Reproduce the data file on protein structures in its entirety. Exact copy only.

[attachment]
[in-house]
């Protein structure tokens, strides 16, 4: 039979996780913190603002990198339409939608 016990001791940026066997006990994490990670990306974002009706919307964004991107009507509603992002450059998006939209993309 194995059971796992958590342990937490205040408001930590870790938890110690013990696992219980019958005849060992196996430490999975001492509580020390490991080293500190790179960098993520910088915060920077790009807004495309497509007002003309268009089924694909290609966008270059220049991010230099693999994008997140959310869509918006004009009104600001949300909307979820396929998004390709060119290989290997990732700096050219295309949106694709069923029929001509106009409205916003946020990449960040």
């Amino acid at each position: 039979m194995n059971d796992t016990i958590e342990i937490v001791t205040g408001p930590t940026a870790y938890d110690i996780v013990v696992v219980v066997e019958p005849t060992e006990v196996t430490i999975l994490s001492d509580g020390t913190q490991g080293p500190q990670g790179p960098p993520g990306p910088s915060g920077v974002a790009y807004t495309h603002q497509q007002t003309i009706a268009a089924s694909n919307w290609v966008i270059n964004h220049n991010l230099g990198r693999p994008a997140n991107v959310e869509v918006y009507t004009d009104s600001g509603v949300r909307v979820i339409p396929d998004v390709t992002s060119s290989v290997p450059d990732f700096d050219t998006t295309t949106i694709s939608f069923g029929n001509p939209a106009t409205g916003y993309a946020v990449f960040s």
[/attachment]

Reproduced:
[in-house]
């Protein structure tokens, strides 16, 4: 039979996780913190603002990198339409939608 016990001791940026066997006990994490990670990306974002009706919307964004991107009507509603992002450059998006939209993309 194995059971796992958590342990937490205040408001930590870790938890110690013990696992219980019958005849060992196996430490999975001492509580020390490991080293500190790179960098993520910088915060920077790009807004495309497509007002003309268009089924694909290609966008270059220049991010230099693999994008997140959310869509918006004009009104600001949300909307979820396929998004390709060119290989290997990732700096050219295309949106694709069923029929001509106009409205916003946020990449960040």
């Amino acid at each position: 039979m194995n059971d796992t016990i958590e342990i937490v001791t205040g408001p930590t940026a870790y938890d110690i996780v013990v696992v219980v066997e019958p005849t060992e006990v196996t430490i999975l994490s001492d509580g020390t913190q490991g080293p500190q990670g790179p960098p993520g990306p910088s915060g920077v974002a790009y807004t495309h603002q497509q007002t003309i009706a268009a089924s694909n919307w290609v966008i270059n964004h220049n991010l230099g990198r693999p994008a997140n991107v959310e869509v918006y009507t004009d009104s600001g509603v949300r909307v979820i339409p396929d998004v390709t992002s060119s290989v290997p450059d990732f700096d050219t998006t295309t949106i694709s939608f069923g029929n001509p939209a106009t409205g916003y993309a946020v990449f960040s």